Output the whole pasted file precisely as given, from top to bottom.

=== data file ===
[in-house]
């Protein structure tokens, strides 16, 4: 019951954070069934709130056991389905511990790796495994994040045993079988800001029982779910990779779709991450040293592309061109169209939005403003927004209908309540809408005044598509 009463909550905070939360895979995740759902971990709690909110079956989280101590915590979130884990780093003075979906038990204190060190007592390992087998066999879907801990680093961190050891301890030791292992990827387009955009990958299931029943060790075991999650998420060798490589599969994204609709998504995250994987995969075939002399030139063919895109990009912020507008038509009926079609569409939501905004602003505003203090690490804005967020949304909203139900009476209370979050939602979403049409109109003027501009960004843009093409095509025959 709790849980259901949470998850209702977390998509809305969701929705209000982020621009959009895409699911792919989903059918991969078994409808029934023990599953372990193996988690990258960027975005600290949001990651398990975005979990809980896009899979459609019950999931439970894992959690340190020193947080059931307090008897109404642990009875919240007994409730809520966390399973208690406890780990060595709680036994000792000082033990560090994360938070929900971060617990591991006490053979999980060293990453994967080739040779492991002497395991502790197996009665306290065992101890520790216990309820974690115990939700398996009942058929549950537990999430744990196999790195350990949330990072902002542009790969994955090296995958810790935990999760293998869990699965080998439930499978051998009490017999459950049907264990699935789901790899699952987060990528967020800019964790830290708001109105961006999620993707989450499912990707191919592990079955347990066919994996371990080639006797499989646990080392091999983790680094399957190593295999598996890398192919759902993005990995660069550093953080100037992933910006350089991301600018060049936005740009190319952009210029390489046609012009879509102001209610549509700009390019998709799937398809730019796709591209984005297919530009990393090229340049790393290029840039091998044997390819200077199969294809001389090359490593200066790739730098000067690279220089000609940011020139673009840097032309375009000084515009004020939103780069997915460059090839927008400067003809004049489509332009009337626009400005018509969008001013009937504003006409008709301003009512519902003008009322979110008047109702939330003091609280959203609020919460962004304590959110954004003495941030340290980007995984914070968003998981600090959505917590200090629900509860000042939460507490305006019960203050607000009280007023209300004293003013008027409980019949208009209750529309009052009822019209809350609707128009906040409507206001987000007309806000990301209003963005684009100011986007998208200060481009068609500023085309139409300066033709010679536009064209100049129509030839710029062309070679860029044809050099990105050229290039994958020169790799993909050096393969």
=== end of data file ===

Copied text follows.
[in-house]
């Protein structure tokens, strides 16, 4: 019951954070069934709130056991389905511990790796495994994040045993079988800001029982779910990779779709991450040293592309061109169209939005403003927004209908309540809408005044598509 009463909550905070939360895979995740759902971990709690909110079956989280101590915590979130884990780093003075979906038990204190060190007592390992087998066999879907801990680093961190050891301890030791292992990827387009955009990958299931029943060790075991999650998420060798490589599969994204609709998504995250994987995969075939002399030139063919895109990009912020507008038509009926079609569409939501905004602003505003203090690490804005967020949304909203139900009476209370979050939602979403049409109109003027501009960004843009093409095509025959 709790849980259901949470998850209702977390998509809305969701929705209000982020621009959009895409699911792919989903059918991969078994409808029934023990599953372990193996988690990258960027975005600290949001990651398990975005979990809980896009899979459609019950999931439970894992959690340190020193947080059931307090008897109404642990009875919240007994409730809520966390399973208690406890780990060595709680036994000792000082033990560090994360938070929900971060617990591991006490053979999980060293990453994967080739040779492991002497395991502790197996009665306290065992101890520790216990309820974690115990939700398996009942058929549950537990999430744990196999790195350990949330990072902002542009790969994955090296995958810790935990999760293998869990699965080998439930499978051998009490017999459950049907264990699935789901790899699952987060990528967020800019964790830290708001109105961006999620993707989450499912990707191919592990079955347990066919994996371990080639006797499989646990080392091999983790680094399957190593295999598996890398192919759902993005990995660069550093953080100037992933910006350089991301600018060049936005740009190319952009210029390489046609012009879509102001209610549509700009390019998709799937398809730019796709591209984005297919530009990393090229340049790393290029840039091998044997390819200077199969294809001389090359490593200066790739730098000067690279220089000609940011020139673009840097032309375009000084515009004020939103780069997915460059090839927008400067003809004049489509332009009337626009400005018509969008001013009937504003006409008709301003009512519902003008009322979110008047109702939330003091609280959203609020919460962004304590959110954004003495941030340290980007995984914070968003998981600090959505917590200090629900509860000042939460507490305006019960203050607000009280007023209300004293003013008027409980019949208009209750529309009052009822019209809350609707128009906040409507206001987000007309806000990301209003963005684009100011986007998208200060481009068609500023085309139409300066033709010679536009064209100049129509030839710029062309070679860029044809050099990105050229290039994958020169790799993909050096393969």